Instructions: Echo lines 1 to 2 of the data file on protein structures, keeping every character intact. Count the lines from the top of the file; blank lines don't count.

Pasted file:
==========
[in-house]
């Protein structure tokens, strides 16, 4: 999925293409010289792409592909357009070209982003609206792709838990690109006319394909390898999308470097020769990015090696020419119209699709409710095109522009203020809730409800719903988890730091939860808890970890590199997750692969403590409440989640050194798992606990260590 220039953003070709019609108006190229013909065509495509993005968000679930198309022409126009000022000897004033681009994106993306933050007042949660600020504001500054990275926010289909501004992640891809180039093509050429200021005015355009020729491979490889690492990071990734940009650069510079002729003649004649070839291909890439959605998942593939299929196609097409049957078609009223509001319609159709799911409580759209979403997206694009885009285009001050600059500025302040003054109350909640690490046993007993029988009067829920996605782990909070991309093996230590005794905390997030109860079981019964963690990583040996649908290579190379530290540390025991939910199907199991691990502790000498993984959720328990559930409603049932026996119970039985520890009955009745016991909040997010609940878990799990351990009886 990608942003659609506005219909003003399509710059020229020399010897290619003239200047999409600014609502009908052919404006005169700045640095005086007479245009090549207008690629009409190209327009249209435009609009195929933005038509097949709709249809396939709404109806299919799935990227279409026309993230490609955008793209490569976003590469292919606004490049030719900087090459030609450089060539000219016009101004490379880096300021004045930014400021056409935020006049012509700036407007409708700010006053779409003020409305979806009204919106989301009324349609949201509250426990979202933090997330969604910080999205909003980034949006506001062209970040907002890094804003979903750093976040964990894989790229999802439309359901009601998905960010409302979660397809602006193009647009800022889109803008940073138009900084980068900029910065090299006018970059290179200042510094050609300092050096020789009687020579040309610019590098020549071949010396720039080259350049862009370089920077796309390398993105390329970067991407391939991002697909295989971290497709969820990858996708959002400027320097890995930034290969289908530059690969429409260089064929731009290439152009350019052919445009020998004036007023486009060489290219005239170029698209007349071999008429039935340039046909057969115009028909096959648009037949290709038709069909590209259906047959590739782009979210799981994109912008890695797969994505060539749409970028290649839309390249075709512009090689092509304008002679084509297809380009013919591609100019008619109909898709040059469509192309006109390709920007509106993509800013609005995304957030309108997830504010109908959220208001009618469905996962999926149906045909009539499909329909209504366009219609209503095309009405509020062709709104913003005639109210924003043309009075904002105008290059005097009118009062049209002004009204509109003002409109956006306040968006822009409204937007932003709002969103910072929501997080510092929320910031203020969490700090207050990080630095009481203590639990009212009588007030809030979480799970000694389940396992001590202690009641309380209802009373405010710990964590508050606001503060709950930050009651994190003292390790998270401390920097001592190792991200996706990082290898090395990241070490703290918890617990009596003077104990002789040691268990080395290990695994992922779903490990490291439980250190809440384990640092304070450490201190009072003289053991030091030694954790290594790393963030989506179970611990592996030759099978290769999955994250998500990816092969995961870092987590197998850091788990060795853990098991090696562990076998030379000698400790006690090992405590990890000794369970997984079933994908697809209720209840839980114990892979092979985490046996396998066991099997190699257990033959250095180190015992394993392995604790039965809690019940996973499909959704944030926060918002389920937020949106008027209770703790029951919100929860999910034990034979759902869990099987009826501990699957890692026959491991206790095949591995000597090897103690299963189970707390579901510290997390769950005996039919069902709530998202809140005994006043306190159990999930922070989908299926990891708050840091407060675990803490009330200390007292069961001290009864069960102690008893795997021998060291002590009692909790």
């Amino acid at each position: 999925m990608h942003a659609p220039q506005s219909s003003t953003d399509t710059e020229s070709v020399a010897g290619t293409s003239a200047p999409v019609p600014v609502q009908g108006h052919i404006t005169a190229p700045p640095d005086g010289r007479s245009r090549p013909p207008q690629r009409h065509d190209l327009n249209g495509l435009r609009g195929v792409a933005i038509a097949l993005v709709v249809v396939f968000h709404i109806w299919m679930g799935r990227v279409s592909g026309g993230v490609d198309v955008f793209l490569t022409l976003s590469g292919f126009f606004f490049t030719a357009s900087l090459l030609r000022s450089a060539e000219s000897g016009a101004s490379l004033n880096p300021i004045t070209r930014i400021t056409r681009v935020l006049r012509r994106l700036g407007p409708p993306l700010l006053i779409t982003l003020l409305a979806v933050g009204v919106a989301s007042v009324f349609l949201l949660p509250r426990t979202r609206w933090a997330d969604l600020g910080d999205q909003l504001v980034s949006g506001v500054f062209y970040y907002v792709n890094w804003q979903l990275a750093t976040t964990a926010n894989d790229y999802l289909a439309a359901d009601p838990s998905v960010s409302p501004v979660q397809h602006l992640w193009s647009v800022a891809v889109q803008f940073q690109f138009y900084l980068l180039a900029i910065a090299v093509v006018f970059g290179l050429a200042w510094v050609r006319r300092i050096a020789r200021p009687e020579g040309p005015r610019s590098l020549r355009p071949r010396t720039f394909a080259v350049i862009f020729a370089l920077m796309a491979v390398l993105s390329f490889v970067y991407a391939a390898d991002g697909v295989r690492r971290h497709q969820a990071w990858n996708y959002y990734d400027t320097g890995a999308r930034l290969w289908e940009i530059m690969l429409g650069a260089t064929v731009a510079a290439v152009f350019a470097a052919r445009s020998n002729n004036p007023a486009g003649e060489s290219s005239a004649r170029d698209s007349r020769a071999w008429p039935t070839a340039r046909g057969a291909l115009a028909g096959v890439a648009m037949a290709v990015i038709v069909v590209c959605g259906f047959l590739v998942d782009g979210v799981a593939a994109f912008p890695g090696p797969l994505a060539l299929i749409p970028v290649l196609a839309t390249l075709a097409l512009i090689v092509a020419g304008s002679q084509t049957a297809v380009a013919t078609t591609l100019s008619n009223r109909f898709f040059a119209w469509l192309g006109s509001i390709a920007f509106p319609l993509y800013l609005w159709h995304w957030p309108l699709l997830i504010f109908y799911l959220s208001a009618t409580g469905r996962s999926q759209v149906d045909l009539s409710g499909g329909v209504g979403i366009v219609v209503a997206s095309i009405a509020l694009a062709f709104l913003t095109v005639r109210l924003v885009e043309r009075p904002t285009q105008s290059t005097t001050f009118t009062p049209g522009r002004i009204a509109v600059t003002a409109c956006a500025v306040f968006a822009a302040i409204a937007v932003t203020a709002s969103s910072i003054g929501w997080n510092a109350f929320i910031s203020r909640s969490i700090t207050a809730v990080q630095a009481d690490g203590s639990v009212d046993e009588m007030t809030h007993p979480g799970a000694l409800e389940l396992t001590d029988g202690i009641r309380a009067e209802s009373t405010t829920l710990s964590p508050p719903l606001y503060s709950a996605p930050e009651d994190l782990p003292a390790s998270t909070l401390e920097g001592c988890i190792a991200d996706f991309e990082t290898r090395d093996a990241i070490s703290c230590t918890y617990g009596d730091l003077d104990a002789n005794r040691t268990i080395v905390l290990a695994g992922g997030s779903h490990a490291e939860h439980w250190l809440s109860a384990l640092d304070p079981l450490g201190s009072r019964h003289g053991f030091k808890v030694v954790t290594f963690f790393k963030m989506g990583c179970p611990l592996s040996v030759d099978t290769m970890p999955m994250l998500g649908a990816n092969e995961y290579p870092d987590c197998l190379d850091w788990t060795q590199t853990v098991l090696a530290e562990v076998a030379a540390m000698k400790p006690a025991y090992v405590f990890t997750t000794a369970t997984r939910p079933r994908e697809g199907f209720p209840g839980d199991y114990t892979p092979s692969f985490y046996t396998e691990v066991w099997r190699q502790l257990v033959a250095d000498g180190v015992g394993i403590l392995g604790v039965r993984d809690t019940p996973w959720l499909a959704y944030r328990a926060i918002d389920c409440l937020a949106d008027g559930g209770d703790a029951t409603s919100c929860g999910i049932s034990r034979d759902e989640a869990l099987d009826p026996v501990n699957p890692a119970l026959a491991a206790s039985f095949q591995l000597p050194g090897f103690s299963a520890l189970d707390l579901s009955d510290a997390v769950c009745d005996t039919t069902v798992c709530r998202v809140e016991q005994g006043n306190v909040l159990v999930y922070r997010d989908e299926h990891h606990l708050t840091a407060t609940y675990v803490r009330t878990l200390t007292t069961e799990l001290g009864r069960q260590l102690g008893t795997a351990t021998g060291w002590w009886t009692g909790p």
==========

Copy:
[in-house]
């Protein structure tokens, strides 16, 4: 999925293409010289792409592909357009070209982003609206792709838990690109006319394909390898999308470097020769990015090696020419119209699709409710095109522009203020809730409800719903988890730091939860808890970890590199997750692969403590409440989640050194798992606990260590 220039953003070709019609108006190229013909065509495509993005968000679930198309022409126009000022000897004033681009994106993306933050007042949660600020504001500054990275926010289909501004992640891809180039093509050429200021005015355009020729491979490889690492990071990734940009650069510079002729003649004649070839291909890439959605998942593939299929196609097409049957078609009223509001319609159709799911409580759209979403997206694009885009285009001050600059500025302040003054109350909640690490046993007993029988009067829920996605782990909070991309093996230590005794905390997030109860079981019964963690990583040996649908290579190379530290540390025991939910199907199991691990502790000498993984959720328990559930409603049932026996119970039985520890009955009745016991909040997010609940878990799990351990009886 990608942003659609506005219909003003399509710059020229020399010897290619003239200047999409600014609502009908052919404006005169700045640095005086007479245009090549207008690629009409190209327009249209435009609009195929933005038509097949709709249809396939709404109806299919799935990227279409026309993230490609955008793209490569976003590469292919606004490049030719900087090459030609450089060539000219016009101004490379880096300021004045930014400021056409935020006049012509700036407007409708700010006053779409003020409305979806009204919106989301009324349609949201509250426990979202933090997330969604910080999205909003980034949006506001062209970040907002890094804003979903750093976040964990894989790229999802439309359901009601998905960010409302979660397809602006193009647009800022889109803008940073138009900084980068900029910065090299006018970059290179200042510094050609300092050096020789009687020579040309610019590098020549071949010396720039080259350049862009370089920077796309390398993105390329970067991407391939991002697909295989971290497709969820990858996708959002400027320097890995930034290969289908530059690969429409260089064929731009290439152009350019052919445009020998004036007023486009060489290219005239170029698209007349071999008429039935340039046909057969115009028909096959648009037949290709038709069909590209259906047959590739782009979210799981994109912008890695797969994505060539749409970028290649839309390249075709512009090689092509304008002679084509297809380009013919591609100019008619109909898709040059469509192309006109390709920007509106993509800013609005995304957030309108997830504010109908959220208001009618469905996962999926149906045909009539499909329909209504366009219609209503095309009405509020062709709104913003005639109210924003043309009075904002105008290059005097009118009062049209002004009204509109003002409109956006306040968006822009409204937007932003709002969103910072929501997080510092929320910031203020969490700090207050990080630095009481203590639990009212009588007030809030979480799970000694389940396992001590202690009641309380209802009373405010710990964590508050606001503060709950930050009651994190003292390790998270401390920097001592190792991200996706990082290898090395990241070490703290918890617990009596003077104990002789040691268990080395290990695994992922779903490990490291439980250190809440384990640092304070450490201190009072003289053991030091030694954790290594790393963030989506179970611990592996030759099978290769999955994250998500990816092969995961870092987590197998850091788990060795853990098991090696562990076998030379000698400790006690090992405590990890000794369970997984079933994908697809209720209840839980114990892979092979985490046996396998066991099997190699257990033959250095180190015992394993392995604790039965809690019940996973499909959704944030926060918002389920937020949106008027209770703790029951919100929860999910034990034979759902869990099987009826501990699957890692026959491991206790095949591995000597090897103690299963189970707390579901510290997390769950005996039919069902709530998202809140005994006043306190159990999930922070989908299926990891708050840091407060675990803490009330200390007292069961001290009864069960102690008893795997021998060291002590009692909790």